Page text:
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Sunday, October 08, 2006

Gold Coins and Bars Series - Part 3

Part 3 of a 3 part series

Gold can be bought and accumulated in coin, bar and ingot form as well as Exchange Traded Funds where one holds a certificate or a piece of paper that represents ones holdings in gold stored in a bank or mint.

Gold is measured in carats. Carat or karat, both spellings are used, is a measure of the purity of gold. In the United States and Canada, the spelling karat is usually used for the measure of purity, while carat refers to the measure of mass (see Carat). As a measure of purity, one carat is one twenty-fourth purity by weight:

X = 24 \frac{M_g}{M_m}


X is the carat rating of the material,
Mg is the mass of pure gold in the material, and
Mm is the total mass of the material.

Therefore 24-carat gold is pure gold (actually 99.99 percent as one cannot guarantee an absolute purity), 12-carat gold is 50% purity, 18-carat gold is 75% purity etc. The balance is made up of other metals such as copper, silver, platinum, zinc etc to increase the hardness of the overall alloy and sometimes to change the color of the gold, Platinum, for example, is added to produce white gold.

The carat system is increasingly being complemented or superseded by the millesimal fineness system in which the purity of precious metals is denoted by parts per thousand of pure metal in the alloy.

The most common carats used for gold in bullion, jewellery making and goldsmithing are:

24 carat (millesimal fineness 999)
22 carat (millesimal fineness 916)
20 carat (millesimal fineness 833)
18 carat (millesimal fineness 750)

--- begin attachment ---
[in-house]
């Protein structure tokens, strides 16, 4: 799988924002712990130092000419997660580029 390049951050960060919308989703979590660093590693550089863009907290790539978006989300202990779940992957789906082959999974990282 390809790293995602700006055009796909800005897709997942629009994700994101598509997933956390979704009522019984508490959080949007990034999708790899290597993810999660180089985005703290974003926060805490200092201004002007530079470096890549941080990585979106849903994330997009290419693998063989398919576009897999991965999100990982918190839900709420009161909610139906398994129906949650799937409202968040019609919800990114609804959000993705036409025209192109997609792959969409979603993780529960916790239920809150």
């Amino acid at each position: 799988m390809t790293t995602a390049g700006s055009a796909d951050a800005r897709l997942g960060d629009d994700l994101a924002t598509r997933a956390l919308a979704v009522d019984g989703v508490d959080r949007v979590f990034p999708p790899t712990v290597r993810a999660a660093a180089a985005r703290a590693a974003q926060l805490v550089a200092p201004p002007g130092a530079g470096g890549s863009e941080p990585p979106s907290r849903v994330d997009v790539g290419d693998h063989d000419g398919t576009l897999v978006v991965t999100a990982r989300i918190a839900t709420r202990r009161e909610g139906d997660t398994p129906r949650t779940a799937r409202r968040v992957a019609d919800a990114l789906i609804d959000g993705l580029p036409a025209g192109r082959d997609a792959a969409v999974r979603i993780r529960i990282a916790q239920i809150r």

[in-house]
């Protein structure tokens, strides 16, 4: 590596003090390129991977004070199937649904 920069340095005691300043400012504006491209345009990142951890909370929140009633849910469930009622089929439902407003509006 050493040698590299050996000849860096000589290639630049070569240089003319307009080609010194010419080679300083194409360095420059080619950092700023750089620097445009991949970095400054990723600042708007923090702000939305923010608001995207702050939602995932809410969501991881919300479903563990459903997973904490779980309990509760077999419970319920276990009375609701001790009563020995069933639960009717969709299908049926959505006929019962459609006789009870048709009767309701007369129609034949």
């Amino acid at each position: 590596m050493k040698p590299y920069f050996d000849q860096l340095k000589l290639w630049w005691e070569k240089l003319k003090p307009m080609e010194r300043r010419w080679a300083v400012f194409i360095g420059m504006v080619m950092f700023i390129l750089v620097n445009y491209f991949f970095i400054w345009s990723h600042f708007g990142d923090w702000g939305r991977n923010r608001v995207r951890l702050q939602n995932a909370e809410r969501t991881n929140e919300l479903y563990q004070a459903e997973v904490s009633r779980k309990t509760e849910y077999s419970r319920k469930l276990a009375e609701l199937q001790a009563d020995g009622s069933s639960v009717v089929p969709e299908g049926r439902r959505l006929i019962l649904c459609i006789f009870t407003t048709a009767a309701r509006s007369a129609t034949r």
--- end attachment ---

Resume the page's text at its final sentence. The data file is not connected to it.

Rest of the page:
16 carat (millesimal fineness 625)
14 carat (millesimal fineness 585)
10 carat (millesimal fineness 417)
9 carat (millesimal fineness 375)

Gold coins and bars, however, should be 24 carat but sometimes will be found to be less. In all cases the carat or fineness of the gold should be clearly marked or indicated.

With a gold coin, not only the gold content, but many other factors may determine the value of the coin, such as its rarity, age, condition and the number originally minted.

In July 2002, a very rare $20 1933 Double Eagle gold coin sold for a record $7,590,020 at Sotheby's, making it by far the most valuable coin ever sold to date. In early 1933, more than 445,000 Double Eagle coins had been struck by the U.S. Mint, but most of these were surrendered and melted down following Executive Order 6102. Only a few coins managed to survive. This has given them a rarity and an increase in value well above the gold content of the coins themselves.

It is important when looking to buy gold coins and bars to understand as much about gold as possible. Not just about coins and bars but about the metal itself. Get a feel or an affinity for the metal and you will be able to buy gold coins and bars satisfactorily. Real study, due diligence and perhaps a bit of common sense will go along way to improving your ability to accumulate gold coins and bars satisfactorily and profitably.

Final part of a 3 part series - Gold Coins and Bars


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